These strategies could be achieved by targeting patients belonging to certain occupations. For patients with asthma, only those belonging to occupations known to have higher risks for work-related asthma would be screened with specific questions for that occupation. The effect would be to break down the occupational history into two steps. The first step would determine if the patient's occupation was a known risk factor for the disease affecting the patient. The second step would determine whether or not the patient was exposed at a level sufficient to cause occupational disease on a more probable than not basis. Figure 1 illustrates this concept. Such a system of screening would take too much time to be implemented in a clinic with paper-based medical records. However, as computer-based patient record systems become more widely established during the next few years,12, 13, 14 and as clinical services become increasingly "evidence-based" and "population-based," the implementation of this kind of screening for occupational diseases will become feasible.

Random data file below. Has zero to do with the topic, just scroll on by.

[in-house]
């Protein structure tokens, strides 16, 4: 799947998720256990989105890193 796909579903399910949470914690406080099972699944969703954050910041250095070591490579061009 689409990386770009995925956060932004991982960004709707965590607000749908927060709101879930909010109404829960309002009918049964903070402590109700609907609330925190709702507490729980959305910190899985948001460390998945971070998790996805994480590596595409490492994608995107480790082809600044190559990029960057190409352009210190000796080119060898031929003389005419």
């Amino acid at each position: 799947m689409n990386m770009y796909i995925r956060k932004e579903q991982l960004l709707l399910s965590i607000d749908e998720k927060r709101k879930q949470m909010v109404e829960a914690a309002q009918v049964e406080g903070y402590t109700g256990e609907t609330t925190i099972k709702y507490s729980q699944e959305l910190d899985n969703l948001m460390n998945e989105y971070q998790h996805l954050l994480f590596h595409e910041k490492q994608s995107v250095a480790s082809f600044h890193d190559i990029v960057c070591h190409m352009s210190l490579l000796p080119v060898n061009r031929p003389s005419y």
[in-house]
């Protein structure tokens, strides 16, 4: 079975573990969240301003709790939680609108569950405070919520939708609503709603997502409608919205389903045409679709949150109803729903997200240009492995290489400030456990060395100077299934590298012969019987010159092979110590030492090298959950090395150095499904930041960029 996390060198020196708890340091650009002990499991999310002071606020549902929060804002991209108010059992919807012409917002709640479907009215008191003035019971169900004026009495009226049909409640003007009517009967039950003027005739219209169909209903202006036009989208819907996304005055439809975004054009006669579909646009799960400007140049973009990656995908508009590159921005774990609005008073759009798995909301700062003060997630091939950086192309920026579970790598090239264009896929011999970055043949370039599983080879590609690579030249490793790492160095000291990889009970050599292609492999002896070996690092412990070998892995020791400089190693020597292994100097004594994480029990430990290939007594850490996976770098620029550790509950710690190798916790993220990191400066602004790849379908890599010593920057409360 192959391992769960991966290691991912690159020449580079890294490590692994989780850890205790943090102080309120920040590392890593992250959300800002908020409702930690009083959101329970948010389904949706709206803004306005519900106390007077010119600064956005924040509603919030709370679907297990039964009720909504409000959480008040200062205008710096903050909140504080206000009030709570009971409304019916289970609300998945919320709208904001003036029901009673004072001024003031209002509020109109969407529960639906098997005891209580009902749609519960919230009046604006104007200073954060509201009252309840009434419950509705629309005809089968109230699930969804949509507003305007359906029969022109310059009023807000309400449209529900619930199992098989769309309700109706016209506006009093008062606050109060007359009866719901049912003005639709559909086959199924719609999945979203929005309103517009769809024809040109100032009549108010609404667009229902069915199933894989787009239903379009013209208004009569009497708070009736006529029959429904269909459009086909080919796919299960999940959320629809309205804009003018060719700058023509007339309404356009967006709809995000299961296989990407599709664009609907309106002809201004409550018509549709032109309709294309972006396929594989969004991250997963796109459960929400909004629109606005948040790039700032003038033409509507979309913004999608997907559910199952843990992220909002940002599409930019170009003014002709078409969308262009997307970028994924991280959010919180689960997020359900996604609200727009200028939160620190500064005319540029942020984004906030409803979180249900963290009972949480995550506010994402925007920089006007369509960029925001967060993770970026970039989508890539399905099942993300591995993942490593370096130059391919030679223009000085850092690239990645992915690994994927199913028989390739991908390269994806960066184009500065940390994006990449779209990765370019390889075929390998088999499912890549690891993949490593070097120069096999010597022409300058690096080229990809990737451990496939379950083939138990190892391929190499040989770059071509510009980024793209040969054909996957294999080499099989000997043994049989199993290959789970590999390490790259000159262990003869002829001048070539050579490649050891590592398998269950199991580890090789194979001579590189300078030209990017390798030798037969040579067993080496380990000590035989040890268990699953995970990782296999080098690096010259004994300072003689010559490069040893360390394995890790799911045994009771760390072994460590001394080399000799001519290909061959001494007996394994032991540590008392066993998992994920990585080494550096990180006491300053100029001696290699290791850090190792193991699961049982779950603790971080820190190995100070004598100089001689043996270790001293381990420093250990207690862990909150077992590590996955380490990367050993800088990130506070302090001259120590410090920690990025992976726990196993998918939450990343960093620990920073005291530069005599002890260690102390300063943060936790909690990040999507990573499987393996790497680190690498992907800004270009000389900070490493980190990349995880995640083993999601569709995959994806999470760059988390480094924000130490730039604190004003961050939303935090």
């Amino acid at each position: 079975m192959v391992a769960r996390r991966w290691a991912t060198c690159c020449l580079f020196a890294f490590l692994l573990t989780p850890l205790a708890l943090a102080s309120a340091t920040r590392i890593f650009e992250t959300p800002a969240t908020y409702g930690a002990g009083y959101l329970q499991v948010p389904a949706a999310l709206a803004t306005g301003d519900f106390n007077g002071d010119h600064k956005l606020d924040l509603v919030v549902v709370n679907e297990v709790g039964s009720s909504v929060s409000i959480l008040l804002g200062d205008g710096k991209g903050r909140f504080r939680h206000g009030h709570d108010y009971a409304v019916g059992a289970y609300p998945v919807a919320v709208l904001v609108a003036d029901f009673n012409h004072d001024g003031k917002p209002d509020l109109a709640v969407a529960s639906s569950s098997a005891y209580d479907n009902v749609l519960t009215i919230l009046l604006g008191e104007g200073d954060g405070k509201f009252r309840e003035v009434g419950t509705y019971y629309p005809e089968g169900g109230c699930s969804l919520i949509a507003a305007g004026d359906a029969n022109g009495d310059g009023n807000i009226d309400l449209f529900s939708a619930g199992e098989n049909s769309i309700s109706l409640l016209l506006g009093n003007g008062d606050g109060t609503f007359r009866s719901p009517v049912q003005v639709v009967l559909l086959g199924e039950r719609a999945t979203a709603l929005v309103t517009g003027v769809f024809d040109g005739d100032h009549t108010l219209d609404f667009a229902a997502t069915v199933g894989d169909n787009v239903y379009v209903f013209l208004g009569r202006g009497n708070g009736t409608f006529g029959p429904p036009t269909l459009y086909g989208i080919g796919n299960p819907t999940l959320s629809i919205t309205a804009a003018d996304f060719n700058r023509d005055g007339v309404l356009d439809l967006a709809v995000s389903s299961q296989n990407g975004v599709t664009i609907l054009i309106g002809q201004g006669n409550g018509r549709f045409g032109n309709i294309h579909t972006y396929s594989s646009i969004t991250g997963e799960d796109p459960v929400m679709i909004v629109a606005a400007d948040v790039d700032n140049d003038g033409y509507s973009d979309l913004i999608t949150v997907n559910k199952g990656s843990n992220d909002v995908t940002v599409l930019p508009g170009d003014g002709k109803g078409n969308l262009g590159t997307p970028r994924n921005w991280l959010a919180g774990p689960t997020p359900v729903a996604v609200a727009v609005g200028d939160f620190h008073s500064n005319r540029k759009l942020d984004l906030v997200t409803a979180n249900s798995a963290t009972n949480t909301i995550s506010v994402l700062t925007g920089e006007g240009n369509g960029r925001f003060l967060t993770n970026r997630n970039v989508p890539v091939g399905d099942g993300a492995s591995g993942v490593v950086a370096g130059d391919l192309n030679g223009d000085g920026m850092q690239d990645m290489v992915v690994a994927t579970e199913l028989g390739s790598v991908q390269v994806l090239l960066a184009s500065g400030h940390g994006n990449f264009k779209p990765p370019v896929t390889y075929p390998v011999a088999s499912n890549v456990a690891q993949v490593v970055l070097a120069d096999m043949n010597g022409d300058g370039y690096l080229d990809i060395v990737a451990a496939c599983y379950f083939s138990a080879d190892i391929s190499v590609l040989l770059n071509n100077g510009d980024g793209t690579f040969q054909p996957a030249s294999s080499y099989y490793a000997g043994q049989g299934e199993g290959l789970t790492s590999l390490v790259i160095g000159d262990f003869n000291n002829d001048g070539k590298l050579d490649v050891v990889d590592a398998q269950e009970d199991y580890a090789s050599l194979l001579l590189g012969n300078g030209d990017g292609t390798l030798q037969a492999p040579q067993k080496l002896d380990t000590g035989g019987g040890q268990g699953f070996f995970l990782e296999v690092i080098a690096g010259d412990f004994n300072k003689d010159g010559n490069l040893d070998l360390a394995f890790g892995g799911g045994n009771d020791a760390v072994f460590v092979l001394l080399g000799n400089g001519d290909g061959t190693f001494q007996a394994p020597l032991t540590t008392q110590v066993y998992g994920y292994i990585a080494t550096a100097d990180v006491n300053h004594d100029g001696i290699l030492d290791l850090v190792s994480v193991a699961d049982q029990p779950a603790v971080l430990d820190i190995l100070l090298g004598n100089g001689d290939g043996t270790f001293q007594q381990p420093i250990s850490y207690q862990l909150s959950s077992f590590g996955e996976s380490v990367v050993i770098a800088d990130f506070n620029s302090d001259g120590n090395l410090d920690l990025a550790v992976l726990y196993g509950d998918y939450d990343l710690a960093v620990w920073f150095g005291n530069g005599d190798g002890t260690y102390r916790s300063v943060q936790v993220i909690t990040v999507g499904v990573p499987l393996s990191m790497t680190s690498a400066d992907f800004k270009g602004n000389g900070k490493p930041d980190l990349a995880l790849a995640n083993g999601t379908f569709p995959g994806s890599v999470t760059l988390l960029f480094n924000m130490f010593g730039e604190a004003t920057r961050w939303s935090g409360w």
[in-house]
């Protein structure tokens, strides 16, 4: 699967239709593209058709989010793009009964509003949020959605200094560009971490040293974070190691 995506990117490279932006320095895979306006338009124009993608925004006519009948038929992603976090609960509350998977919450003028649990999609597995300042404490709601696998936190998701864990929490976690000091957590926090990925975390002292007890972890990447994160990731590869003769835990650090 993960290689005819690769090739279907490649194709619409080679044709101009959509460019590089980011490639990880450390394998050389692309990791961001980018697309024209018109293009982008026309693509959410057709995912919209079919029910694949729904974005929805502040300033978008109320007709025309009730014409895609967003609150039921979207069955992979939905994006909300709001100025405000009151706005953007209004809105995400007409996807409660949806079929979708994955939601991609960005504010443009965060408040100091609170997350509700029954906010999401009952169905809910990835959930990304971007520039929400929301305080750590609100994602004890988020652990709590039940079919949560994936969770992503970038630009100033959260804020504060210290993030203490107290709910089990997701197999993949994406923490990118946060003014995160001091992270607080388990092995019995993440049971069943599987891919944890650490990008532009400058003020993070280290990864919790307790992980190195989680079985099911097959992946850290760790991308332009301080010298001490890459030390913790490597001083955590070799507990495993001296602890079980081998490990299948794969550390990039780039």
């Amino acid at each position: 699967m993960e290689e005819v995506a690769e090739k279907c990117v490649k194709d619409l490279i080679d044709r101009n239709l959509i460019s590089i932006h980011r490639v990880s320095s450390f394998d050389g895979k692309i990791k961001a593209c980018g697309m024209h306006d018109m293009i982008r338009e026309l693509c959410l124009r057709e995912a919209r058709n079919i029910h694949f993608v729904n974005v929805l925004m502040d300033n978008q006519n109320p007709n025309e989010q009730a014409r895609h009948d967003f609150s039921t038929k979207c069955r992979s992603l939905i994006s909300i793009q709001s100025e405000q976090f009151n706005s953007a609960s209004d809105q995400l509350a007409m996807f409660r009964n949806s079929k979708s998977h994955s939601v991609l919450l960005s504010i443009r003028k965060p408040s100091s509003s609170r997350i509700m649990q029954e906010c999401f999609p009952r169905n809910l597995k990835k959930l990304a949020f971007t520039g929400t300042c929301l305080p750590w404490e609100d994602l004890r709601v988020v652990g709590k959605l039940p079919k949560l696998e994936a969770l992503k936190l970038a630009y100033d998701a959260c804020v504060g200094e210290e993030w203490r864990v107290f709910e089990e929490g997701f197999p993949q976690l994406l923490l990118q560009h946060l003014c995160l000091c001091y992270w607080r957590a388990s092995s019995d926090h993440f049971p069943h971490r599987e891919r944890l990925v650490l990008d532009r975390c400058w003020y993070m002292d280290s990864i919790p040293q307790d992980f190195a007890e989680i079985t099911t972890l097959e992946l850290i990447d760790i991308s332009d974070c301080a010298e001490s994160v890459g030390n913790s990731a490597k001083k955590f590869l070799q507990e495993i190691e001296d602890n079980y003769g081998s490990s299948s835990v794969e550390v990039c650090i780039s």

A number of studies have shown the capacity of computerized reminder systems and critiquing programs to improve clinical practice.16, 17, 18, 19, 20 In one recent study,21 a software program was used to critique the hypertension management of primary care physicians. After linking to the computer-based patients records (CPR), the program was able to review the coded data regarding blood pressure measurements, symptoms, laboratory results and medication usage to generate recommendations concerning drug information, diagnostic workup requirements and criteria for judging the efficacy of treatment. These recommendations compared favorably with the recommendations of physicians who independently audited the same medical records.